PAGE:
Robert A. M. Stern

Robert A. M. Stern

Architect Less

Robert A. M. Stern

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Robert Arthur Morton Stern, usually credited as Robert A. M. Stern, (born May 23, 1939) is an American architect and Dean of the Yale University School of Architecture.

His work is generally classified as postmodern, though a more useful classification would be a particular emphasis on context and the continuity of traditions. He may have been the first architect to use the term "postmodernism", but more recently he has used the phrase "modern traditionalist" to describe his work.

Early life, education, and career

He received a bachelor's degree from Columbia University in 1960 and a master's degree in architecture from Yale University in 1965. After graduating from Yale, Stern worked as a designer in the office of Richard Meier in 1966, prior to forming the firm of Stern & Hagmann with a fellow student from his days at Yale, John S. Hagmann, in 1969. In 1977 he founded the successor firm, Robert A. M. Stern Architects. Before becoming architecture dean at Yale, he was professor of architecture at Columbia University and director of Columbia's Temple Hoyne Buell Center for the Study of American Architecture.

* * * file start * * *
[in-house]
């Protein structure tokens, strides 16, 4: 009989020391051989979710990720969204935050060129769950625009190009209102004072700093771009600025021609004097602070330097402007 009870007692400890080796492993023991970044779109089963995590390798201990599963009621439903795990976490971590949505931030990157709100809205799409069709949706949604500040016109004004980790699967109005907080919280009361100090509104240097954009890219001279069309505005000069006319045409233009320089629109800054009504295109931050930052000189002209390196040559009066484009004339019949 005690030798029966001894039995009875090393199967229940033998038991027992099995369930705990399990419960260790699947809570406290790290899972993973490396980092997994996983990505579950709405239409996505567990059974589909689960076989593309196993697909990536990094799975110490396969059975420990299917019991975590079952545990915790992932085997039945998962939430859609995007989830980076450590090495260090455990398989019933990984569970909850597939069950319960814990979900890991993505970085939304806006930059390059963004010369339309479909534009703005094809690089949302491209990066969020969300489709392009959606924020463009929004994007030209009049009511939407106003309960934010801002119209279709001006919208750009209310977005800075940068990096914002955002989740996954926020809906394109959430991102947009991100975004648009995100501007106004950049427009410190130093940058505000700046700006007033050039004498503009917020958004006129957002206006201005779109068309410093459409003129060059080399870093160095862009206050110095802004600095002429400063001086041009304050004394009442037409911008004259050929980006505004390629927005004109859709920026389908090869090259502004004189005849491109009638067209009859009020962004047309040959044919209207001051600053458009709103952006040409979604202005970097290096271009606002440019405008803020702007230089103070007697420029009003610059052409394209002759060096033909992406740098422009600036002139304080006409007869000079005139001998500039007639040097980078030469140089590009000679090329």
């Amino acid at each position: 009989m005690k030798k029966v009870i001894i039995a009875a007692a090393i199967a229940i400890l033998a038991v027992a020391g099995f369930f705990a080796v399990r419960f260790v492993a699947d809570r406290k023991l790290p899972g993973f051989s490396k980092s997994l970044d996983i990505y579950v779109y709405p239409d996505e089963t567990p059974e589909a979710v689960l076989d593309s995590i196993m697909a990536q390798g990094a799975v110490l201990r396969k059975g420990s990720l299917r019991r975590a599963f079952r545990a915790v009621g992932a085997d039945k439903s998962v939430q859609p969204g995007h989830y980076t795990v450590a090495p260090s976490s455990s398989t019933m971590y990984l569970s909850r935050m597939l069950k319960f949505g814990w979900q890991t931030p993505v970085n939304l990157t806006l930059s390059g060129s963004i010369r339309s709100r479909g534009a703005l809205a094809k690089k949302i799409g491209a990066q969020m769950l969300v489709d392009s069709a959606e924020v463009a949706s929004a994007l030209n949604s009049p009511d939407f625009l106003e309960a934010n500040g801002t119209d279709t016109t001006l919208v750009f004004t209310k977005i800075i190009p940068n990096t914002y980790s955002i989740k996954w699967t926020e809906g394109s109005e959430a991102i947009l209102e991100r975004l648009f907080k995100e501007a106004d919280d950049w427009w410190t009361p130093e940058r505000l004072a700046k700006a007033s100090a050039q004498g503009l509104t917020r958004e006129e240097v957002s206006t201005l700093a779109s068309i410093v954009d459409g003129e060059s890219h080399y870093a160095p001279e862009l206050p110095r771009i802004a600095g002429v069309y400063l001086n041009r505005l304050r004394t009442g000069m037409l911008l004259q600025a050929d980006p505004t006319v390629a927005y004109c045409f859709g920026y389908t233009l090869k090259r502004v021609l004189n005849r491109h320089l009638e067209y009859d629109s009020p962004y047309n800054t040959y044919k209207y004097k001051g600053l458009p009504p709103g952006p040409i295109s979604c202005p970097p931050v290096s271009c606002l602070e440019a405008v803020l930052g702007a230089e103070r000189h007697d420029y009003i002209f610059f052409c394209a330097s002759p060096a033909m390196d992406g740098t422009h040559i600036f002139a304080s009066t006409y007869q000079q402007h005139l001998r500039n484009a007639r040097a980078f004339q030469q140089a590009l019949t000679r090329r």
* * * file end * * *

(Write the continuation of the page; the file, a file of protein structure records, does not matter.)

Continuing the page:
Major Projects

Major Public Projects include the Lakewood Public Library in Lakewood, Ohio, an inner ring suburb of Cleveland, Ohio; in Nashville, Tennessee, Jacksonville Public Library in Jacksonville, Florida, and the main library in Columbus, Georgia; Point West Place in Framingham, Massachusetts; the Federal Reserve...
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